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TDSSserv.sys disabled, and back with a vengeance!


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#1 EMM28

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Posted 19 February 2009 - 01:40 PM

Well, I'm new here, so I just wanted to say hello to everyone before returning to freak out mode...so "Hi!"

I am running on Windows XP. A few months ago my computer was infected with the TDSSserv.sys trojan, and since then I have disabled it through the device manager. I installed malwarebytes onto my computer, and proceeded to update my antivirus software. I am using Norton 360 (I know, I know, symantec sucks...but due to the fact that I was unable to access any type of freeware via the internet, and I am still new to the ins and outs of virus protection, I was left with very few options). Things seemed to have been running smoothly, but now this thing is back with a vengeance, or I have a whole new can of worms to reckon with.

Symptoms include:
-Inability to access any help sites or forums...such as malwarebytes, yahoo answers, and yes, even bleeping computer (I am currently sitting at my public library trying to find answers).
-Norton 360 will start a comprehensive scan, but will just continue to scan liveupdate without progressing to any further stages.
-Malwarebytes won't open.
-I renamed malwarebytes (after making a copy) in program files, trying to fool this little nasty into letting me run mbam, and still nothing.
-TDSSserv.sys is still disabled in the device manager.

I can't really seem to find anything in my task manager that jumps out as a threat. I've tried working through this problem normally, in safemode, and in safemode with networking. Last night I was able to download and run norman malware cleaner, which prompted me that a few threats were fixed (I, of course, left this log at home, and do not have it to share...it seems this beast is working its way into my brain along with my PC).

I was thinking of trying to do a system restore, maybe allowing me to run malwarebytes normally, but I didn't want to make a wrong move, and I didn't want to accidentally delete potentially important previous restore points.

Those are as many details as I can think of right now, I'm sure as soon as I post I'll remember a few more.

Thanks to anyone who may have an answer or suggestion...PLEASE HELP!!!

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#2 EMM28

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Posted 19 February 2009 - 01:49 PM

I knew it would happen...

Malwarebytes is also having runtime errors...

SGrid II Control Runtime Error "0"

-and-

Automation "440"

I knew it would happen...

Malwarebytes is also having runtime errors...

SGrid II Control Runtime Error "0"

-and-

Automation "440"

I knew it would happen...

Malwarebytes is also having runtime errors...

SGrid II Control Runtime Error "0"

-and-

Automation "440"

#3 rigel

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Posted 19 February 2009 - 03:55 PM

TDSSserv.sys is a VERY nasty trojan...

IMPORTANT NOTE: One or more of the identified infections was related to a rootkit component. Rootkits and backdoor Trojan are very dangerous because they use advanced techniques (backdoors) as a means of accessing a computer system that bypasses security mechanisms and steal sensitive information which they send back to the hacker. Many rootkits can hook into the Windows 32-bit kernel, and patch several APIs to hide new registry keys and files they install. Remote attackers use backdoor Trojans and rootkits as part of an exploit to gain unauthorized access to a computer and take control of it without your knowledge.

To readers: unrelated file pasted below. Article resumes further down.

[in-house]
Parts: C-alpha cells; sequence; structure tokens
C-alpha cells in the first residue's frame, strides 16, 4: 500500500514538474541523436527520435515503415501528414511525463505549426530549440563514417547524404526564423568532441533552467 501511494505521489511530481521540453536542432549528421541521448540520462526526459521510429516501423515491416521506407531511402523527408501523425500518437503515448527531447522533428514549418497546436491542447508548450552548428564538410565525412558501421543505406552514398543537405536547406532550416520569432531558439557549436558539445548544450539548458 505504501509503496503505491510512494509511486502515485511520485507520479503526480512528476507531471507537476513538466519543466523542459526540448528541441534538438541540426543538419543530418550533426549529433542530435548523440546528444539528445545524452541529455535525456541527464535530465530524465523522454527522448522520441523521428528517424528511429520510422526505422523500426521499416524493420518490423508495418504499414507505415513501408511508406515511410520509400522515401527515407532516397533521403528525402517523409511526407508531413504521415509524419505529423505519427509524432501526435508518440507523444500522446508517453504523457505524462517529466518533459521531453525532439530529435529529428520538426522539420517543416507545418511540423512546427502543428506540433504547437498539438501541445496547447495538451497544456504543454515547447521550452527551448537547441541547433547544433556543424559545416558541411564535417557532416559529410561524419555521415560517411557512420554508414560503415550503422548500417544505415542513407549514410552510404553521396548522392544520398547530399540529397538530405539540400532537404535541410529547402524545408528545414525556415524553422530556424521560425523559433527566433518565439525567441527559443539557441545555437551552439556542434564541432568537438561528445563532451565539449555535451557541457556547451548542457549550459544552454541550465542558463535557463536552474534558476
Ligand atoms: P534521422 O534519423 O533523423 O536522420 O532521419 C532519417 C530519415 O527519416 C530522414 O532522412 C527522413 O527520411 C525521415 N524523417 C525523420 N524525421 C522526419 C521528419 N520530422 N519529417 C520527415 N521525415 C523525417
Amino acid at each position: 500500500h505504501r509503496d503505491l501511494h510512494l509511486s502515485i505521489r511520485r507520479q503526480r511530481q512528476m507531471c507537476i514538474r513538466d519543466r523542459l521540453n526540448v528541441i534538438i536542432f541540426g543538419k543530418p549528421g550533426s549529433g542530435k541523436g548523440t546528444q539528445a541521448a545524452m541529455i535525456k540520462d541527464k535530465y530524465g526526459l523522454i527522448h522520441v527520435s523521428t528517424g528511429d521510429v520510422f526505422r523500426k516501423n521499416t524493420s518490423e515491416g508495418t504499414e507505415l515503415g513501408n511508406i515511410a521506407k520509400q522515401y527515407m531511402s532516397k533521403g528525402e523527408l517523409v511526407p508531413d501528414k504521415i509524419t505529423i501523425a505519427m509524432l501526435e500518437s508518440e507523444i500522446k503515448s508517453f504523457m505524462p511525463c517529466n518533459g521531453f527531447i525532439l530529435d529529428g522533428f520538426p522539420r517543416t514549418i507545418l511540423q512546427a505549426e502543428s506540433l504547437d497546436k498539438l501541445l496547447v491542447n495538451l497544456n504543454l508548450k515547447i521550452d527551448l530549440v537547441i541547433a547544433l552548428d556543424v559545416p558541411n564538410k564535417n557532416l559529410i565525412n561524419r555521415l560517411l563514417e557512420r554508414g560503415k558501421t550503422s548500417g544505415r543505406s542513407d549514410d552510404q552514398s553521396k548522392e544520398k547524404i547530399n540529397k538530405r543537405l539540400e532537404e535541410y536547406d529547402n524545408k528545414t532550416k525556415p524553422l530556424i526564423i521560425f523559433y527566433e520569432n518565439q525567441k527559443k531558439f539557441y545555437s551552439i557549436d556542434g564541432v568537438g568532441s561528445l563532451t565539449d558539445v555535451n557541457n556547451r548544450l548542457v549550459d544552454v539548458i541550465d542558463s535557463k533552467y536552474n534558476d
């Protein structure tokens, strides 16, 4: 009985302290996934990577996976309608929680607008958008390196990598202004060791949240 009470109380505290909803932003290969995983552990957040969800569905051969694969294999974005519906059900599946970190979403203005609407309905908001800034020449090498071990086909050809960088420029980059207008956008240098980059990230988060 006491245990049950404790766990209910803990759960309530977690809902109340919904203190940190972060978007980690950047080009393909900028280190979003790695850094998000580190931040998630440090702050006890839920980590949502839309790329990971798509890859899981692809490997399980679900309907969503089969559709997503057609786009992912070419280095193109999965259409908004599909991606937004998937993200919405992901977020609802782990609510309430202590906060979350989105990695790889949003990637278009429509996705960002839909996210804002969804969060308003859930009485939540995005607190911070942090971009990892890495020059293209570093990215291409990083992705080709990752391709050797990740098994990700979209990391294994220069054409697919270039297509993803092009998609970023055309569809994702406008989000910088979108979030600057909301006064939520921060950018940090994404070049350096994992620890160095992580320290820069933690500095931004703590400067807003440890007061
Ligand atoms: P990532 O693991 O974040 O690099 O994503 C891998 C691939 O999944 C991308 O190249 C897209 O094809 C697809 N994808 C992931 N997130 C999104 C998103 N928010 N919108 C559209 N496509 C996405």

If your computer was used for online banking, has credit card information or other sensitive data on it, all passwords should be changed immediately to include those used for banking, email, eBay, paypal and online forums. You should consider them to be compromised. They should be changed by using a different computer and not the infected one. If not, an attacker may get the new passwords and transaction information. Banking and credit card institutions should be notified of the possible security breach. Because your computer was compromised please read How Do I Handle Possible Identify Theft, Internet Fraud and CC Fraud?

Although the rootkit was identified and removed, your PC has likely been compromised and there is no way to be sure the computer can ever be trusted again. It is dangerous and incorrect to assume that because the rootkit has been removed the computer is now secure. In some instances an infection may have caused so much damage to your system that it cannot be completely cleaned or repaired. The malware may leave so many remnants behind that security tools cannot find them. Many experts in the security community believe that once infected with this type of malware, the best course of action is to wipe the drive clean, reformat and reinstall the OS. Please read:

"When should I re-format? How should I reinstall?"
"Help: I Got Hacked. Now What Do I Do?"
"Where to draw the line? When to recommend a format and reinstall?"

Should you decide not to follow that advice, we will do our best to help clean the computer of any infections but we cannot guarantee it to be trustworthy or that the removal will be successful.

It sounds like you want to attempt a cleaning.


Please follow this guide from step (6). Post a HJT log to the HJT forum and a Team member will be along to help you as soon as possible. You may wish to post a link back to this topic to see what was discussed thus far.

If you need any help with the guide, please let me know. Best wishes - you are in good hands...

"In a world where you can be anything, be yourself." ~ unknown

"Fall in love with someone who deserves your heart. Not someone who plays with it. Will Smith





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